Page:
26 April, 2011


A newly born baby is ready to take over the industry


14 April, 2011

eye opener

i have got to admit, FJP has been an eye opener for me, it has only been six days since i got back, but ever since i came back from rhodes, i have changed, i notice things a a lot more than i did before.. i appreciate journalism more than i did before, and i am going to start my intership @ BBC next monday, and thanks to FJP i have a bit of knowldege about how tv works,it has been a great help.. #happy#

08 April, 2011

The story of Bakhulule Ngeleza

This is the story of Bakhulule Ngeleza

Your love set me free by Akhona Valashiya

the story of a vibrant young man,Xolani Nxuzula

mandla's story

an absent father in a boy's life is not an ideal situation. but what does one do when they find themselves in this situation, with lack of opportunities, lack of finances and a continous life of hope.

Lerato on pause

Mandla's Story

By Megan Deane and Busisiwe Busenga Mandla is a lovelife volunteer and this is his story about his goals and the challenges he faces in achieving them.

Xolani- the man with big dreams

By: Elethu Magele, Moses Moreroa and Portia Makore Xolani is a young ambitious man from Joza location in Grahamstown. After dropping out from school while he was doing grade 11, he did not see his dreams shuttered. He joined Love Life, and that was when his life changed.

Life through the shatterrd glass of a beer bottle

By: Pearl Nicodemus & Devaksha Vallabhjee

This is a profile of a Love Life Mpintshi, Bulelani Moyakhe that we put together for the Future Journalists programme 2011 Autumn school.

LoveLife helps young man ditch crime.

By Bongiwe Tutu & Duschanka Hitzeroth Bakhulule Ngeleza is a 21 year old ex-gangster who is striving to live and lead a better life to change and be a supportive father. He has overcome so many struggles and this is his touching story.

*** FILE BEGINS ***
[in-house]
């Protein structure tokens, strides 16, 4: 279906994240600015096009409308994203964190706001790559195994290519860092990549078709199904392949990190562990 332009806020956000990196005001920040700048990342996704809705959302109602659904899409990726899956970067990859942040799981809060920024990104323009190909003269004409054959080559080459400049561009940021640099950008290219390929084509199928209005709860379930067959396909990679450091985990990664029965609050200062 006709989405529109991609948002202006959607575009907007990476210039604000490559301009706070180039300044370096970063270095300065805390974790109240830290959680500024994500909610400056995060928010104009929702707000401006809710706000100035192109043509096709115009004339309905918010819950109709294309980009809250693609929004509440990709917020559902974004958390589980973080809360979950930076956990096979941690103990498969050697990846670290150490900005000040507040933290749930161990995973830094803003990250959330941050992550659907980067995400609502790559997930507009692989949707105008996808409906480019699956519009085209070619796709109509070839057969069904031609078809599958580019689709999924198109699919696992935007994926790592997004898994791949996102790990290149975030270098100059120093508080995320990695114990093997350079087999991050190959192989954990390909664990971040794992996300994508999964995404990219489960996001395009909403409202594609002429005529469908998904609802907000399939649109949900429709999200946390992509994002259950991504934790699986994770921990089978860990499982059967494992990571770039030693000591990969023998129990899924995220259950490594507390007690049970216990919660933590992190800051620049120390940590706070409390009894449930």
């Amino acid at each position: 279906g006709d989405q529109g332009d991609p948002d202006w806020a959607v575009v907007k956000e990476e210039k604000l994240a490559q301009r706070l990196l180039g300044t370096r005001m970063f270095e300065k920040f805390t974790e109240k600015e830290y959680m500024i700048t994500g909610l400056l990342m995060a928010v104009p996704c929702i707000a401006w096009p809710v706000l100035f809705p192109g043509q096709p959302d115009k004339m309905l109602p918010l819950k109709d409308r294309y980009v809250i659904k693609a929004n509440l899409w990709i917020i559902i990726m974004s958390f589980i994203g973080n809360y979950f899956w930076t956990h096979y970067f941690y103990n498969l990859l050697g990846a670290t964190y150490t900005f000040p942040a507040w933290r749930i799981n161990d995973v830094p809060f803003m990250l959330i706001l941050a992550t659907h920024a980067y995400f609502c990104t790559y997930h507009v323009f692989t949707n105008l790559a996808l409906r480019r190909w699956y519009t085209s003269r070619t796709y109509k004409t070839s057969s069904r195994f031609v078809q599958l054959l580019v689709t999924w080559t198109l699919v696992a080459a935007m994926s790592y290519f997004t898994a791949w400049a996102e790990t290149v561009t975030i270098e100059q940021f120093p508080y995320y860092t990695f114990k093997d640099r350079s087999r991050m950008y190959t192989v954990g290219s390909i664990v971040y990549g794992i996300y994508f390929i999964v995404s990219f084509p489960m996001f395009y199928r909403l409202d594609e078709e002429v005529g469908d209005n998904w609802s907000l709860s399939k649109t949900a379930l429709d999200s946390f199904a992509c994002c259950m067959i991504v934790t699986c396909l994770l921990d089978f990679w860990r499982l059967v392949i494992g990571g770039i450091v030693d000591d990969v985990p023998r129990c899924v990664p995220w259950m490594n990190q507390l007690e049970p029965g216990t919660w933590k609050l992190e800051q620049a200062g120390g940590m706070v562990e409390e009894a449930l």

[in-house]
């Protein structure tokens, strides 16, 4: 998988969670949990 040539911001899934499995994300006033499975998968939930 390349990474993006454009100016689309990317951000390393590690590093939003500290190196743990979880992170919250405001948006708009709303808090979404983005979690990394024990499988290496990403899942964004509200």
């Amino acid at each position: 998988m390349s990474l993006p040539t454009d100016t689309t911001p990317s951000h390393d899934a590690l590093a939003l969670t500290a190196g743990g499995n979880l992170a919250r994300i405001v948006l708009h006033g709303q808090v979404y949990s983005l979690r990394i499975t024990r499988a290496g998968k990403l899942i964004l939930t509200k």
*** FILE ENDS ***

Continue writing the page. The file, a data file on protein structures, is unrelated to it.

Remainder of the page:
LoveLife through Sisanda's eyes

Moses, of All Trades

FJP does wonders, really. Some students come into the programme, quiet, reserved and closed in a shell, afraid of their first exposure to the real journalism world. University of Limpopo's Moses Moreroa, was one such student, or so it seemed. On Sunday the 3rd of April, when the group arrived in Grahamstown for the commencement of their FJP year, Moses was 'a man of few words', always limiting his engagement with the group to a few answers and an occasional smile. This Moses however, was a deception!

The real Slim-Moses has stood up! He has blossomed to the 2011 group's superstar in the making. I mean, this guy has been featured in most of the videos, either as the 'voice-over', the abusive father, or the lover, and so the list goes on! Hey, and he almost got the rule of thirds perfect in his video.

So, we have a Moses of all trades- in all things journalistic and theathrical alike!

Lerato on pause

by Wendy Ngcobo and Sesethu Malgas

This is the story of Lerato, who has been waiting for three years for his final school results.

07 April, 2011